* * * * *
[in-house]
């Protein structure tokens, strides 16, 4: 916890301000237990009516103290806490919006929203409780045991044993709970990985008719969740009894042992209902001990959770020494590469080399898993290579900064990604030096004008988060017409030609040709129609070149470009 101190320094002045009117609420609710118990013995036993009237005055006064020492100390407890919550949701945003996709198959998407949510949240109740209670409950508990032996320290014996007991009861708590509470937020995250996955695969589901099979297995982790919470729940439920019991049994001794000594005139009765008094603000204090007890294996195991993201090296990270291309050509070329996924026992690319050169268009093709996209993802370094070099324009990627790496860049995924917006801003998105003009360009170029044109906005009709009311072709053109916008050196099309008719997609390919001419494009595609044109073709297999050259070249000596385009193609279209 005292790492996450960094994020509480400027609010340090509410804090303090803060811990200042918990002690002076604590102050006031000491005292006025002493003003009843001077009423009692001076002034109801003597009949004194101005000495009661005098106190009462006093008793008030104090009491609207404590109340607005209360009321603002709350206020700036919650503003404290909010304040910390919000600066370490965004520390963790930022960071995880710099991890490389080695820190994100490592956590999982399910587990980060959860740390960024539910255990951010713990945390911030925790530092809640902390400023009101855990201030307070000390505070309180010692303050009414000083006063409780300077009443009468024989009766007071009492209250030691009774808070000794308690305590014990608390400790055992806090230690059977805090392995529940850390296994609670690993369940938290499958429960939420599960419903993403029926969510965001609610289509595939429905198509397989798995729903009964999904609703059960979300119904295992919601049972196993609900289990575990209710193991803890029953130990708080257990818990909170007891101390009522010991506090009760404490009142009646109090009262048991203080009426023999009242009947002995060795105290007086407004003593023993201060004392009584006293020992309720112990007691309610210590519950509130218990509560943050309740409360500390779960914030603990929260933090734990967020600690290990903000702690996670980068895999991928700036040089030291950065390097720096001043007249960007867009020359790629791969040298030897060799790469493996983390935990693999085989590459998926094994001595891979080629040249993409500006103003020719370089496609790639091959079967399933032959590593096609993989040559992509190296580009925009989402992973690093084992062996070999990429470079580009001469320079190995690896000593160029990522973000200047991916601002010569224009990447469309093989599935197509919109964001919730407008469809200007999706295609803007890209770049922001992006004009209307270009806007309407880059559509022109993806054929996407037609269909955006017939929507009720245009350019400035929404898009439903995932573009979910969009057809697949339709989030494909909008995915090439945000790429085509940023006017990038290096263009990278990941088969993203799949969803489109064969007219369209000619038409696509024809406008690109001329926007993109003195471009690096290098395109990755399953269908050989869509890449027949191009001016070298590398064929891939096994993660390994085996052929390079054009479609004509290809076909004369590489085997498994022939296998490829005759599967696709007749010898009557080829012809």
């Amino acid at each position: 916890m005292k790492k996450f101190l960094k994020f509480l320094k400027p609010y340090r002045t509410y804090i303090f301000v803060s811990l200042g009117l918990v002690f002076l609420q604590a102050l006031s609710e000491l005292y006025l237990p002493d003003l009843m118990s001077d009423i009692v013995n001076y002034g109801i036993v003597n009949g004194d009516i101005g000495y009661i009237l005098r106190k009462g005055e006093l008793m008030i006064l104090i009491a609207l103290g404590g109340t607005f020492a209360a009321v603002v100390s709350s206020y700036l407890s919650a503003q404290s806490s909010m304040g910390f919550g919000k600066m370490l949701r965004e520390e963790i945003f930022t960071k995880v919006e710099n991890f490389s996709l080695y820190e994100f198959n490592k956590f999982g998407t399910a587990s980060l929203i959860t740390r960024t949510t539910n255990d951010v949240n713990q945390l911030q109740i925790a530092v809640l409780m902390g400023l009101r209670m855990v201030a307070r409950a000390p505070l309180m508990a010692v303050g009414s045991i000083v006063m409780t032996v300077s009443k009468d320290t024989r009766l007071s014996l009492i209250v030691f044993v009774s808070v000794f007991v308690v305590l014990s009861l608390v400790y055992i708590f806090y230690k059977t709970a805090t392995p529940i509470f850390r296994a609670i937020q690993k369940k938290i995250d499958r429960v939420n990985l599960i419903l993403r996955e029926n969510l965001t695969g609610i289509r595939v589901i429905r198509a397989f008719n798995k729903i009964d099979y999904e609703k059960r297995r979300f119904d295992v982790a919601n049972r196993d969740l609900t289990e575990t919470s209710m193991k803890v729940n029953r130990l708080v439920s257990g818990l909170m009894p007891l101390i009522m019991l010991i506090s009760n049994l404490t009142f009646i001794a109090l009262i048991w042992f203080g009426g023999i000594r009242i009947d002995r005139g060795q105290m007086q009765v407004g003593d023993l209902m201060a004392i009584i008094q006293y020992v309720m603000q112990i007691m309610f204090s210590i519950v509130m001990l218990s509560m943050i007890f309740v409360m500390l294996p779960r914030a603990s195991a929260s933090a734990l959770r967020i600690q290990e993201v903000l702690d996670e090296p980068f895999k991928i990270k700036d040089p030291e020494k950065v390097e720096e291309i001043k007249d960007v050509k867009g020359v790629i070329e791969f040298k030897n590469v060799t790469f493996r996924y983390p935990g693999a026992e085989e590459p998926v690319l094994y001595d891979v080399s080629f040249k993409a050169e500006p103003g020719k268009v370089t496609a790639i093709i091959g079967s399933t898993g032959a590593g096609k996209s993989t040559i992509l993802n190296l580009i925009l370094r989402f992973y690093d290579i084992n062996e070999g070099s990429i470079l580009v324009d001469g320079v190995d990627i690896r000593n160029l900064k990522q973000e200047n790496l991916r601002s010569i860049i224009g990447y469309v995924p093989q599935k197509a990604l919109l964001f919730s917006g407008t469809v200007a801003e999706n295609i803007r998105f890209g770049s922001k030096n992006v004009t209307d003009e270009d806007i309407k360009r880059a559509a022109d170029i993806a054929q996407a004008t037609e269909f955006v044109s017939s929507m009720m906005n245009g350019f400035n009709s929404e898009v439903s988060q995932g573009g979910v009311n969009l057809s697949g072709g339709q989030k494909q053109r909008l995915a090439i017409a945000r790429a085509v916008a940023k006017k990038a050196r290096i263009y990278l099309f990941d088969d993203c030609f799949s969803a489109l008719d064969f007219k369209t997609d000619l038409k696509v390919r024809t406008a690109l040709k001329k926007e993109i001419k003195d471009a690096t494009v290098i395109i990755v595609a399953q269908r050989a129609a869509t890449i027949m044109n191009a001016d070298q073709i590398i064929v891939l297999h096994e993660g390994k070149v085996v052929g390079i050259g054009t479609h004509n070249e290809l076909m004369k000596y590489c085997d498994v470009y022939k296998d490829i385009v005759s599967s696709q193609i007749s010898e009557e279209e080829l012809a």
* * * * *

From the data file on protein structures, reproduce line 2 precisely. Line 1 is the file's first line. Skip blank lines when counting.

């Protein structure tokens, strides 16, 4: 916890301000237990009516103290806490919006929203409780045991044993709970990985008719969740009894042992209902001990959770020494590469080399898993290579900064990604030096004008988060017409030609040709129609070149470009 101190320094002045009117609420609710118990013995036993009237005055006064020492100390407890919550949701945003996709198959998407949510949240109740209670409950508990032996320290014996007991009861708590509470937020995250996955695969589901099979297995982790919470729940439920019991049994001794000594005139009765008094603000204090007890294996195991993201090296990270291309050509070329996924026992690319050169268009093709996209993802370094070099324009990627790496860049995924917006801003998105003009360009170029044109906005009709009311072709053109916008050196099309008719997609390919001419494009595609044109073709297999050259070249000596385009193609279209 005292790492996450960094994020509480400027609010340090509410804090303090803060811990200042918990002690002076604590102050006031000491005292006025002493003003009843001077009423009692001076002034109801003597009949004194101005000495009661005098106190009462006093008793008030104090009491609207404590109340607005209360009321603002709350206020700036919650503003404290909010304040910390919000600066370490965004520390963790930022960071995880710099991890490389080695820190994100490592956590999982399910587990980060959860740390960024539910255990951010713990945390911030925790530092809640902390400023009101855990201030307070000390505070309180010692303050009414000083006063409780300077009443009468024989009766007071009492209250030691009774808070000794308690305590014990608390400790055992806090230690059977805090392995529940850390296994609670690993369940938290499958429960939420599960419903993403029926969510965001609610289509595939429905198509397989798995729903009964999904609703059960979300119904295992919601049972196993609900289990575990209710193991803890029953130990708080257990818990909170007891101390009522010991506090009760404490009142009646109090009262048991203080009426023999009242009947002995060795105290007086407004003593023993201060004392009584006293020992309720112990007691309610210590519950509130218990509560943050309740409360500390779960914030603990929260933090734990967020600690290990903000702690996670980068895999991928700036040089030291950065390097720096001043007249960007867009020359790629791969040298030897060799790469493996983390935990693999085989590459998926094994001595891979080629040249993409500006103003020719370089496609790639091959079967399933032959590593096609993989040559992509190296580009925009989402992973690093084992062996070999990429470079580009001469320079190995690896000593160029990522973000200047991916601002010569224009990447469309093989599935197509919109964001919730407008469809200007999706295609803007890209770049922001992006004009209307270009806007309407880059559509022109993806054929996407037609269909955006017939929507009720245009350019400035929404898009439903995932573009979910969009057809697949339709989030494909909008995915090439945000790429085509940023006017990038290096263009990278990941088969993203799949969803489109064969007219369209000619038409696509024809406008690109001329926007993109003195471009690096290098395109990755399953269908050989869509890449027949191009001016070298590398064929891939096994993660390994085996052929390079054009479609004509290809076909004369590489085997498994022939296998490829005759599967696709007749010898009557080829012809």